The market hit a new all time high last week, and it is natural for people to wonder if they should do anything differently now that the market has reached such levels.
What you should do really depends on what kind of investor you are. If you are the kind that has never invested in the market, and is asking if this is a good time to begin, then I can tell you with certainty that the best time to invest is when the market is down, not up, and also that this advice is almost impossible for anyone in your situation to follow.
So, for all practical purposes, for you, this time is as good as any to begin investing in the market.
For others like me who have been in the market for longer, and are simply wondering if it is time to book some profits or exit out of the market completely, I can share what my thought process is and then you can decide if it makes sense to you or not.
When I read about the market making all time highs, my first reaction was – sure – all time nominal highs, but not really real highs are they?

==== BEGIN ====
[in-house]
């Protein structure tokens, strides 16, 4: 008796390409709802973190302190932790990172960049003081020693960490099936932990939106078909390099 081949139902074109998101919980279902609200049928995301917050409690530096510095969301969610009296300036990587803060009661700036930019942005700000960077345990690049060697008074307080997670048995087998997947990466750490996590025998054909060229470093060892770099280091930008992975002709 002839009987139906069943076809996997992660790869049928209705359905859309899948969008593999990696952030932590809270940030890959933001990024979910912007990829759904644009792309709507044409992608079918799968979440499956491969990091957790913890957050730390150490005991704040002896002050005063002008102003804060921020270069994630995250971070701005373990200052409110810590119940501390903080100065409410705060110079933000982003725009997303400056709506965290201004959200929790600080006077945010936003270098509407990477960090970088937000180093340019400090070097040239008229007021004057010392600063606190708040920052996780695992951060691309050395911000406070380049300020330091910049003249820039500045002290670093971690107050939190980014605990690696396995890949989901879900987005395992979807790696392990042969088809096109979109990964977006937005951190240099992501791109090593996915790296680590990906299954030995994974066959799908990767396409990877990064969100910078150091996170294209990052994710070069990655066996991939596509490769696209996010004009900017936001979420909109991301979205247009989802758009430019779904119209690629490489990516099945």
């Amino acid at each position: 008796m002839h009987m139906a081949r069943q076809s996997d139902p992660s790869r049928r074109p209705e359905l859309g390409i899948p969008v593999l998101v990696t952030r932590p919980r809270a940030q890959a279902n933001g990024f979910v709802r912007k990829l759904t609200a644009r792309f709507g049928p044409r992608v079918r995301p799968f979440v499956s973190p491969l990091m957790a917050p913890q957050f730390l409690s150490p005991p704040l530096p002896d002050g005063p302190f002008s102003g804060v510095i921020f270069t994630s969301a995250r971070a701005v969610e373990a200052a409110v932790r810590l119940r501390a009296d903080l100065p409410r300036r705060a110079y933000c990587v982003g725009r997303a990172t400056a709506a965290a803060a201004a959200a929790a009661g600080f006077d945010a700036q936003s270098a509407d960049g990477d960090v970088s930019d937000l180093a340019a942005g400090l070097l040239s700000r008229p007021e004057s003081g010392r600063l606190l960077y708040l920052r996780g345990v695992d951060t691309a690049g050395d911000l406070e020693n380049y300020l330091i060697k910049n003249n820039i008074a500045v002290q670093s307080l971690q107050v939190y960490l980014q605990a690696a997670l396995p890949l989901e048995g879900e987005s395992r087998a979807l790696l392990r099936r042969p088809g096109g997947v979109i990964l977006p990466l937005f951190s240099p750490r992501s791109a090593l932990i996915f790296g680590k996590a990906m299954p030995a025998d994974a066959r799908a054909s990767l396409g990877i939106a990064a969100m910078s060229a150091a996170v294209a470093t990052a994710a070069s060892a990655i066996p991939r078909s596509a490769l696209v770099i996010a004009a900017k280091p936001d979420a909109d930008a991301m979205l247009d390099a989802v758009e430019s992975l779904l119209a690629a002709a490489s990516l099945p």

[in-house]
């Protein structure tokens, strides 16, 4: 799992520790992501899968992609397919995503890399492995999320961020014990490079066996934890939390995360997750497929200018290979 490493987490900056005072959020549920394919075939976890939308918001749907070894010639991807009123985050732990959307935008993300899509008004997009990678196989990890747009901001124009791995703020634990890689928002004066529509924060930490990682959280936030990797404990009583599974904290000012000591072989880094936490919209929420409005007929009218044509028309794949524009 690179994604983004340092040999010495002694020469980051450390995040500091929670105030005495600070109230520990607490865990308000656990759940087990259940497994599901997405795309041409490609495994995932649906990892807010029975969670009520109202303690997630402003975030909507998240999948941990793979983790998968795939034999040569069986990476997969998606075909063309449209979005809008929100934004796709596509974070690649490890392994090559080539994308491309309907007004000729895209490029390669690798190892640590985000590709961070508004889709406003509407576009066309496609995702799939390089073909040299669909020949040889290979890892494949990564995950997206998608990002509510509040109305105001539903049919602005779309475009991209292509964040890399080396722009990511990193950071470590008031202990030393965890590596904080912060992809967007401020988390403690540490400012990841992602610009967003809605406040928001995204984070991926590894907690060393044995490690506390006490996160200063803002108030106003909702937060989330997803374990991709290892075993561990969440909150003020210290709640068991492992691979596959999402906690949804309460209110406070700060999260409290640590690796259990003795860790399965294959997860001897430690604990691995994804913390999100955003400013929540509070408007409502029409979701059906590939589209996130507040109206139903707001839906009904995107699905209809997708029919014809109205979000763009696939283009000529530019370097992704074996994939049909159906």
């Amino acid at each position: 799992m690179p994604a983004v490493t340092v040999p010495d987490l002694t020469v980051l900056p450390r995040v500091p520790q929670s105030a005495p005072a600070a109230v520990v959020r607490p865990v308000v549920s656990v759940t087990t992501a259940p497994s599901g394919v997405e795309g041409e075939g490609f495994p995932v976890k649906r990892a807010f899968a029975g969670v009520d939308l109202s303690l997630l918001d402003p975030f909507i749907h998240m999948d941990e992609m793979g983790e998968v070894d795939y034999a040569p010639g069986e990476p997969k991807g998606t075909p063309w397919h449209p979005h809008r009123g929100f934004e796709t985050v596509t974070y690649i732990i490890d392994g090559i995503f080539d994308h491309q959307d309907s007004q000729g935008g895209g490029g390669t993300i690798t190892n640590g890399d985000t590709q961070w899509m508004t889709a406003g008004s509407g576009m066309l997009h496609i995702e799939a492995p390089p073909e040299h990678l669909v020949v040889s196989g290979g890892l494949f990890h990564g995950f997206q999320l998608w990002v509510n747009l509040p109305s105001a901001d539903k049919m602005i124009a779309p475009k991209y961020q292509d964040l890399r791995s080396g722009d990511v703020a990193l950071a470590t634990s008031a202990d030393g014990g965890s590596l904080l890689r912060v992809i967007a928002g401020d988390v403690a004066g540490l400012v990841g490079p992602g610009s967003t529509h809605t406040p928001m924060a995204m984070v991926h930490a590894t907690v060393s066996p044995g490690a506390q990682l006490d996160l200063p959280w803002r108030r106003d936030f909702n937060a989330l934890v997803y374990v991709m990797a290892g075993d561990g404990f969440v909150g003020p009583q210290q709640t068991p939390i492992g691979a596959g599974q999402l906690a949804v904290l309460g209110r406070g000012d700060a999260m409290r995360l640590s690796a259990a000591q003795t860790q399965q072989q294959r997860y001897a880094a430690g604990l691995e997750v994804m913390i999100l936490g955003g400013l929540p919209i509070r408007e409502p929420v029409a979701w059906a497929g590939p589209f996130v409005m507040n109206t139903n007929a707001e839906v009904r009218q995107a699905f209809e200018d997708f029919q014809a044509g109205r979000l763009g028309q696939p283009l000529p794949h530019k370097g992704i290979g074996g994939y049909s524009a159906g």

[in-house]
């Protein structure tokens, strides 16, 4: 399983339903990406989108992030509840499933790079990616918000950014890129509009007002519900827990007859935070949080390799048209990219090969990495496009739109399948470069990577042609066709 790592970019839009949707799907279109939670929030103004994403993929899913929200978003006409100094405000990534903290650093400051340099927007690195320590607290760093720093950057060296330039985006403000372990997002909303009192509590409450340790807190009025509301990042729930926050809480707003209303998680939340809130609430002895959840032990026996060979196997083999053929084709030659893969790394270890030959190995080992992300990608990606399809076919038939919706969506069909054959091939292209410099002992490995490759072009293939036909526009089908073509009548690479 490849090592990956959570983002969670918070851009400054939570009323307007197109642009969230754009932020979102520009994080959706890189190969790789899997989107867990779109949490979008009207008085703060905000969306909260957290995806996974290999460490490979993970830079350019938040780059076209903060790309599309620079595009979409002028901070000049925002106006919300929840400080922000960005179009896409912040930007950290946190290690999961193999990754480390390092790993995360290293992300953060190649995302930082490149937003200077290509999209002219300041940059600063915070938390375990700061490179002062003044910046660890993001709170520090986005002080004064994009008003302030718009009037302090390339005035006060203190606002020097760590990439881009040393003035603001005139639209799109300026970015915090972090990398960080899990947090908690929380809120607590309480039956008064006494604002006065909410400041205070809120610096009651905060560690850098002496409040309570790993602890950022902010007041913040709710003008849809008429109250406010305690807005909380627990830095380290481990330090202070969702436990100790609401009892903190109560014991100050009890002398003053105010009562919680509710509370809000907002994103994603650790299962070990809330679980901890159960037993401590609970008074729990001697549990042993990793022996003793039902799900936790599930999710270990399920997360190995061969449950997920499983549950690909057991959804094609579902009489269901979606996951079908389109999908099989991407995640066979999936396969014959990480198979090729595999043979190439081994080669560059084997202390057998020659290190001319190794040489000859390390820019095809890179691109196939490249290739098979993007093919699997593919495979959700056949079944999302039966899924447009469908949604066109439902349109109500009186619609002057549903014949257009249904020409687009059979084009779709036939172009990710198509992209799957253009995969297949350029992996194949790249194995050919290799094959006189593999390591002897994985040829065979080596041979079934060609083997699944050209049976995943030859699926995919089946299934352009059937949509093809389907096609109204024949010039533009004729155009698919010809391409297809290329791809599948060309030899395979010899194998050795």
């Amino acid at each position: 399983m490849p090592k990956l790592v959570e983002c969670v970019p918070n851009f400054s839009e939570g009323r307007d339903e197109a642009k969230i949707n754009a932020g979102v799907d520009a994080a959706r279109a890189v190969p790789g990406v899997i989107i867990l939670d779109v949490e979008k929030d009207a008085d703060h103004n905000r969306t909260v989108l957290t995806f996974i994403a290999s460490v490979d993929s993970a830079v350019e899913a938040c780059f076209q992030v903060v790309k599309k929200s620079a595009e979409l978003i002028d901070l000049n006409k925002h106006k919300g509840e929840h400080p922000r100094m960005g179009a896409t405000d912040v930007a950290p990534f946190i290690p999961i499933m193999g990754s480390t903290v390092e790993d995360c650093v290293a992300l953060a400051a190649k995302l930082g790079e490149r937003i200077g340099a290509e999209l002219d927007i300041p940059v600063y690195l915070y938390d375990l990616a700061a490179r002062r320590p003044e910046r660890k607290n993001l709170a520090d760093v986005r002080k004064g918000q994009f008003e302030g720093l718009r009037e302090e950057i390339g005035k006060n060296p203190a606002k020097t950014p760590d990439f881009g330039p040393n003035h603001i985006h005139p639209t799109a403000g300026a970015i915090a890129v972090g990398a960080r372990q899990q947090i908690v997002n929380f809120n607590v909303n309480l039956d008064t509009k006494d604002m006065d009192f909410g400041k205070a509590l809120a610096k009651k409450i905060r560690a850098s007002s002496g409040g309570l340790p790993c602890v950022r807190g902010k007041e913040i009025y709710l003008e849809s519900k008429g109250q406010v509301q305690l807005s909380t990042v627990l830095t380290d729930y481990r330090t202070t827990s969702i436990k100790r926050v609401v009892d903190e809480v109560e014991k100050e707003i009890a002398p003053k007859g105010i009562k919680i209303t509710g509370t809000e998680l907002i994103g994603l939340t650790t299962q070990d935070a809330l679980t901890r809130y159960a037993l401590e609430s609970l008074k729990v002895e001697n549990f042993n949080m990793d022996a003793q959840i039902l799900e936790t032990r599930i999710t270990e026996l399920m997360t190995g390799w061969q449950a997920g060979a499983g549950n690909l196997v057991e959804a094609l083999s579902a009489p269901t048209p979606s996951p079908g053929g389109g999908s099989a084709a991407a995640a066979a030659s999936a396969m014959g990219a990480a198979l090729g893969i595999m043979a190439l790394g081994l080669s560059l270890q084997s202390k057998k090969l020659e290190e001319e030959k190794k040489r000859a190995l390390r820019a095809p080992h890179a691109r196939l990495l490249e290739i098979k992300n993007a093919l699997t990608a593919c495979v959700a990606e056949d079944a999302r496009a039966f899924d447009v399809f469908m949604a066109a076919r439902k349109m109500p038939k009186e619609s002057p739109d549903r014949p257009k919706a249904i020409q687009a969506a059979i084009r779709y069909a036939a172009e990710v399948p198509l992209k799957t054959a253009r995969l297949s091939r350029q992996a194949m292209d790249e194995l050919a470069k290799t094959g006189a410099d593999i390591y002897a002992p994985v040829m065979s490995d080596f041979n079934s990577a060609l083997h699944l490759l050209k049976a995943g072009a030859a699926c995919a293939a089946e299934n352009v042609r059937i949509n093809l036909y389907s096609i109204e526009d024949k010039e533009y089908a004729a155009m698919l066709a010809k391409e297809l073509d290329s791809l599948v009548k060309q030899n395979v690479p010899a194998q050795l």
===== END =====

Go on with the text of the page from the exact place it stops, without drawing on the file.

I say that because there has been widespread inflation, companies have increased prices, their nominal profits have increased so it is only natural that the index value increases at some point to match those increased nominal values.
To see if this is really the case I took a look at the Nifty P/E levels for the past few years, and here’s a chart based on NSE data.
As you can see the market has been here several times before, and we are not even up to the average of yesteryears which is around 19. So, although the market has made a nominal high, you can’t really say that the market has moved to irrational or that the index is at unjustifiable levels.
For a long term investor like me, I am happy to see the markets do well but this doesn’t prompt any change to my investing game plan right now. I will continue to invest more money, while adding to my cash reserves because I love to deploy the bulk of my money during crashes, but I don’t see myself booking any profits right now just because the market has made nominal highs.